# Open R Session
> Author : Vincent D. Warmerdam
>
> Blog: http://koaning.io
This document contains a notebook created at an open Rstudio session in Amsterdam. Free for all to use/refer to. It is meant as a sprint through R functionality to help you get started using the free software such that you aren't depended on software you need to pay for (SPPS/Excel/SAS).
#### Libraries used.
In this document I will assume that you have installed the `dplyr` and `ggplot2` package and that you have activated them. You can check this by running:
```{}
library(dplyr)
library(ggplot2)
```
```{r, echo=FALSE, message=FALSE}
library(dplyr)
library(ggplot2)
```
### Variables
We can declare variables just like excel cells.
```{r}
a <- 1
b <- 3
a + b
```
We can also assign variables just like excel cells.
```{r}
c = a + b
c
```
We can make it as complex as we want, just like in excel. We'll shortly see that this might not be the best way of doing things though.
```{r}
one <- 1
two <- 2
three <- 3
four <- 4
five <- 5
total <- one + two + three + four + five
total
```
### Functions
You will have used a function before in Excel even though you might not have been aware of this.
```{r}
max(one,5)
```
Notice that you can also use variables that you've defined just like cells. Remember that `four` and `five` are now variables?
```{r}
max(four, five)
```
There are many other functions that excel uses that R also has. Some examples:
```{r}
sqrt(2)
```
```{r}
sum(1,2,3,4,5)
```
```{r}
log(2)
```
R even has some variables predefined for you that might be useful.
```{r}
pi
```
And if you want to, you can offcourse use a function within a function.
```{r}
log(sqrt(2))
```
### Custom Functions
This is where excel doesn't excel (pun intended). In excel you have a list of useful functions, in R you can make your own.
##### Simple Example
Suppose that you are given a radius of a circle and you want to know the area of the circle.
```{r}
circle_area <- function(radius){
result <- radius*radius*pi
return(result)
}
add <- function(n1, n2){
return(n1 + n2)
}
add(1,circle_area(2))
circle_area(1)
```
Just like that, you can create **ANY** function! You may not be able to appreciate the power that this gives you, but you may soon.
#### Assignment
Try to create a function that calculates the amount of money on a savings account. Write a function that takes into account a starting amount and an interest rate. When calling the function ```money(start=100, interest=0.03)``` it should give back 103.
```{r}
money <- function(start, interest){
start + start * interest
}
```
#### Pipes
```{r}
library(dplyr)
```
Let's get a little bit philosophical about lanuages now. By typing code we are giving instructions to the computer in a way that the computer understands. But this is not by definition the way we understand language. Note that in a computer language, just like in a real language, we can usually explain things in two ways.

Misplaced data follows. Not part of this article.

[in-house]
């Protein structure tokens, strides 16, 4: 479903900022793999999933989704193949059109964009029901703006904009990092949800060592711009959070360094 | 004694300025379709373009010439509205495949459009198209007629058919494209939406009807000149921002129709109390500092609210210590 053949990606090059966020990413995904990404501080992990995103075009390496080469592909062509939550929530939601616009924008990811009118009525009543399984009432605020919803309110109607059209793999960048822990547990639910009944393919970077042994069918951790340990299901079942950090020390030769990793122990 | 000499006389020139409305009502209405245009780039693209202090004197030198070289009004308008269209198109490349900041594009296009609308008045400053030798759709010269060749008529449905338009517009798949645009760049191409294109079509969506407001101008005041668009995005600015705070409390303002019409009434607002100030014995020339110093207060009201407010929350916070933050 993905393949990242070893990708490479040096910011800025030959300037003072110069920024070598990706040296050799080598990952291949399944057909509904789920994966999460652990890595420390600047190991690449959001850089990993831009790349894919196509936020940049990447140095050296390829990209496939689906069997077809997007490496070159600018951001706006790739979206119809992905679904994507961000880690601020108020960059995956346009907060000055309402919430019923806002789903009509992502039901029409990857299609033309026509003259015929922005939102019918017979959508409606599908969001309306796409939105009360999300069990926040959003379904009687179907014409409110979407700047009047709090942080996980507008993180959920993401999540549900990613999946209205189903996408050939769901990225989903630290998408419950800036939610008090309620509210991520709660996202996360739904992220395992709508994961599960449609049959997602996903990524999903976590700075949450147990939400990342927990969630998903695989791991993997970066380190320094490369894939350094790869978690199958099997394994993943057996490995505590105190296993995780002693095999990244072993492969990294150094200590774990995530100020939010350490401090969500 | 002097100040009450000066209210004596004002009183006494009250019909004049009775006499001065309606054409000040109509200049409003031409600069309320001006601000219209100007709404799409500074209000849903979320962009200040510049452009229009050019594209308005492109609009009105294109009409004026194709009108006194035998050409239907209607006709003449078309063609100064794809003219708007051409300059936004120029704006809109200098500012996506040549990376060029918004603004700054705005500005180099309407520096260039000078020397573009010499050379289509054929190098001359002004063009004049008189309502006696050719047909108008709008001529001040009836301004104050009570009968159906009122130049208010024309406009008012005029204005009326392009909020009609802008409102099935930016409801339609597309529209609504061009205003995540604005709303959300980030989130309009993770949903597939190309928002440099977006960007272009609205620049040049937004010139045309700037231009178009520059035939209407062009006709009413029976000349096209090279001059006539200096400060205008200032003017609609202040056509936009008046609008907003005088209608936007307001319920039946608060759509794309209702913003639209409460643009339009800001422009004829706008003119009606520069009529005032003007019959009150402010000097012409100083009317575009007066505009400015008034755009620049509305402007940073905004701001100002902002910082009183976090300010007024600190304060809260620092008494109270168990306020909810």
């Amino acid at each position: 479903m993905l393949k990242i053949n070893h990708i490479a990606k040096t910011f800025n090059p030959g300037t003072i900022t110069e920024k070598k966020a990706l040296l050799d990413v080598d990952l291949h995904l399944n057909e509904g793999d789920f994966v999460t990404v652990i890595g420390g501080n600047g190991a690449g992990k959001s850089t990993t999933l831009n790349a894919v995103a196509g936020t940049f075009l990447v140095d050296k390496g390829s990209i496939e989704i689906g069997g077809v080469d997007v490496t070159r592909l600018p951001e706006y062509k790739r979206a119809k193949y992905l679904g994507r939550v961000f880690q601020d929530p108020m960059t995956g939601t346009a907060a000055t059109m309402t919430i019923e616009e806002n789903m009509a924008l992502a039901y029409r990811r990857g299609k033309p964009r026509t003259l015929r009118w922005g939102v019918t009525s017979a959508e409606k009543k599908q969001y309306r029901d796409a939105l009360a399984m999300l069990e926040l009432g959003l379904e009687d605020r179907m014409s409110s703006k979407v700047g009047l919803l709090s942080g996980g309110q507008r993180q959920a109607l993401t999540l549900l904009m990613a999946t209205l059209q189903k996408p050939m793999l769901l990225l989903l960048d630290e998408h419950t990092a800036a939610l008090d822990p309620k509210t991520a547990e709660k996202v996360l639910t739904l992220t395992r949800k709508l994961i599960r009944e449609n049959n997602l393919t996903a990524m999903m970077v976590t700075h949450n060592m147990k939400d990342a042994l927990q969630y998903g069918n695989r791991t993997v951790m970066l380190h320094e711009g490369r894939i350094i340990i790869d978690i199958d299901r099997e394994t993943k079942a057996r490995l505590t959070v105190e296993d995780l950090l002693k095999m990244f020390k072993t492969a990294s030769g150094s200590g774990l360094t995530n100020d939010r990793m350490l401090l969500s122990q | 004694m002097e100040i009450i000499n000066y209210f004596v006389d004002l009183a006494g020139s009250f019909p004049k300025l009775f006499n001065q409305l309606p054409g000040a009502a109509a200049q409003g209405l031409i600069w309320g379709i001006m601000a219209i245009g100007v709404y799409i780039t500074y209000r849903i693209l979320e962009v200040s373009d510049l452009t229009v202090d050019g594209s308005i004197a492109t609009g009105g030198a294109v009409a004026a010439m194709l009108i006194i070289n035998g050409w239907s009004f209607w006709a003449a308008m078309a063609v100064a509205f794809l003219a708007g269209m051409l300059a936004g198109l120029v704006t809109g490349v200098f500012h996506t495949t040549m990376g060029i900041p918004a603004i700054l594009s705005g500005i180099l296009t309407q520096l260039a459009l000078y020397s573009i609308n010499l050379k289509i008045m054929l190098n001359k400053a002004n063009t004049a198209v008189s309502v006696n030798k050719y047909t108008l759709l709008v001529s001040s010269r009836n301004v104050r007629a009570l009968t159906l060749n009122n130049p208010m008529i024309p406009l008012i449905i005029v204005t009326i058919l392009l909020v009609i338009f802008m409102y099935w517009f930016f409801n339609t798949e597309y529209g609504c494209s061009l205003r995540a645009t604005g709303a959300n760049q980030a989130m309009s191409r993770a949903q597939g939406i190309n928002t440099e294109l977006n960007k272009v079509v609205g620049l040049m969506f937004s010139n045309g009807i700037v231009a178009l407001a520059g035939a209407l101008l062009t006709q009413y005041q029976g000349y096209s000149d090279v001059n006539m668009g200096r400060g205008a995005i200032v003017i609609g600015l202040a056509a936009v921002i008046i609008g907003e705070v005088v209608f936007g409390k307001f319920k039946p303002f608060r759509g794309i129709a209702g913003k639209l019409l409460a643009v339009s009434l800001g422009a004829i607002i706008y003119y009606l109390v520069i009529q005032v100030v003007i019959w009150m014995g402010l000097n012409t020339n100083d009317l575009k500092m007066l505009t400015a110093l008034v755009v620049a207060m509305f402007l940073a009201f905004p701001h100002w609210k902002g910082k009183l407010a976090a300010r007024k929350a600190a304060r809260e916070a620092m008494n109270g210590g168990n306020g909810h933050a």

For example, take this bit of code:
```{r}
sqrt(2)
```
We are reading it as: "take the square root of two". Another way in which we can describe this is in human terms is "take the number two and calculate the square root of it". R is a nice language, because it allows both human thoughts to be translated into a computer program.
```{r}
2 %>% sqrt
```
Notice the similarity. This is just notation but it makes code just a bit easier to read. Just a simple example:
```{r}
log(sqrt(log(2)))
```
```{r}
2 %>%
log %>%
sqrt %>%
log
```
It feels more as if I am reading a chain of commands that I can give the computer without having to write a very ugly function.
Or.
```{r}
money(100, 0.03) %>%
money(0.03) %>%
money(0.03)
```
#### Types
So we have variables, which are basically names of objects. We can apply functions to these variables. But not every function will work on every variable. Just like in excel, this would produce an error:
```{}
3 + 'three'
```
This is because the computer doesn't know how to add `3` (a number) to `'three'` (a sequence of characters, also known as 'strings'). This might give a lot of errors and this is something you will need to be aware of. Certain functions work on certain variables.
Some examples of functions that work on characters:
```{r}
paste("hello", "world")
```
```{r}
substr("mattie", 2, 4)
```
You can aslo change a type of a variable (this is know as casting):
```{r}
as.numeric("104.5")
```
```{r}
as.character(1)
```
#### Arrays
An array is another type of object we can use in R. It is basically a list of other variables, just like a row or a column in excel. These can be created easily.
```{r}
c(1,2,3,4,5,6,7,8,9,0)
```
```{r}
100:200
```
```{r}
seq(1, 10, 0.1)
```
These arrays can also be store in variables just like anything else. They can also have functions being applied on them.
```{r}
a <- seq(1, 10, 0.1)
sqrt(a)
```